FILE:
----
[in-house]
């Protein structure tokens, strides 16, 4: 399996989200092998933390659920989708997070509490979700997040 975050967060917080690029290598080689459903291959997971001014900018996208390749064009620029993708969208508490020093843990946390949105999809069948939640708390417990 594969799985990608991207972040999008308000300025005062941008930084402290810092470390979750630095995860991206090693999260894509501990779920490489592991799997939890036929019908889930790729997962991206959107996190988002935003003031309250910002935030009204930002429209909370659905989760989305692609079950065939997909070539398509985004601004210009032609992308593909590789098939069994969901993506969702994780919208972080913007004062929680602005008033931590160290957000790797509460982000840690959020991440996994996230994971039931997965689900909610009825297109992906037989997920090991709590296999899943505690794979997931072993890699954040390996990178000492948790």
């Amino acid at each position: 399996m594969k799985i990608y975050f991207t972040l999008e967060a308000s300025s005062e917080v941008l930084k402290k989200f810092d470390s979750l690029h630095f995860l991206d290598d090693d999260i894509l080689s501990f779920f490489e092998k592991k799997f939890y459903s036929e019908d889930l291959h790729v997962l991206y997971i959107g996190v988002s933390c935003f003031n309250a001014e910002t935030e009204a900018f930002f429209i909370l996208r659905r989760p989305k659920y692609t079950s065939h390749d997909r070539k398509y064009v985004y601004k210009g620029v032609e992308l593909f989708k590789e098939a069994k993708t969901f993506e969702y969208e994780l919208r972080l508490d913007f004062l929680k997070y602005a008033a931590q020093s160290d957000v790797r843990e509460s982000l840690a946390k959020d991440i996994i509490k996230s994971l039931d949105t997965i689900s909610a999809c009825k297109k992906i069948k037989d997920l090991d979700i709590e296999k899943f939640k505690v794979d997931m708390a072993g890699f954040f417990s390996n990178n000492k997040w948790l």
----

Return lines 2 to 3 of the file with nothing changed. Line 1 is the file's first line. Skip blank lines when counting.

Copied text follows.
């Protein structure tokens, strides 16, 4: 399996989200092998933390659920989708997070509490979700997040 975050967060917080690029290598080689459903291959997971001014900018996208390749064009620029993708969208508490020093843990946390949105999809069948939640708390417990 594969799985990608991207972040999008308000300025005062941008930084402290810092470390979750630095995860991206090693999260894509501990779920490489592991799997939890036929019908889930790729997962991206959107996190988002935003003031309250910002935030009204930002429209909370659905989760989305692609079950065939997909070539398509985004601004210009032609992308593909590789098939069994969901993506969702994780919208972080913007004062929680602005008033931590160290957000790797509460982000840690959020991440996994996230994971039931997965689900909610009825297109992906037989997920090991709590296999899943505690794979997931072993890699954040390996990178000492948790």
């Amino acid at each position: 399996m594969k799985i990608y975050f991207t972040l999008e967060a308000s300025s005062e917080v941008l930084k402290k989200f810092d470390s979750l690029h630095f995860l991206d290598d090693d999260i894509l080689s501990f779920f490489e092998k592991k799997f939890y459903s036929e019908d889930l291959h790729v997962l991206y997971i959107g996190v988002s933390c935003f003031n309250a001014e910002t935030e009204a900018f930002f429209i909370l996208r659905r989760p989305k659920y692609t079950s065939h390749d997909r070539k398509y064009v985004y601004k210009g620029v032609e992308l593909f989708k590789e098939a069994k993708t969901f993506e969702y969208e994780l919208r972080l508490d913007f004062l929680k997070y602005a008033a931590q020093s160290d957000v790797r843990e509460s982000l840690a946390k959020d991440i996994i509490k996230s994971l039931d949105t997965i689900s909610a999809c009825k297109k992906i069948k037989d997920l090991d979700i709590e296999k899943f939640k505690v794979d997931m708390a072993g890699f954040f417990s390996n990178n000492k997040w948790l």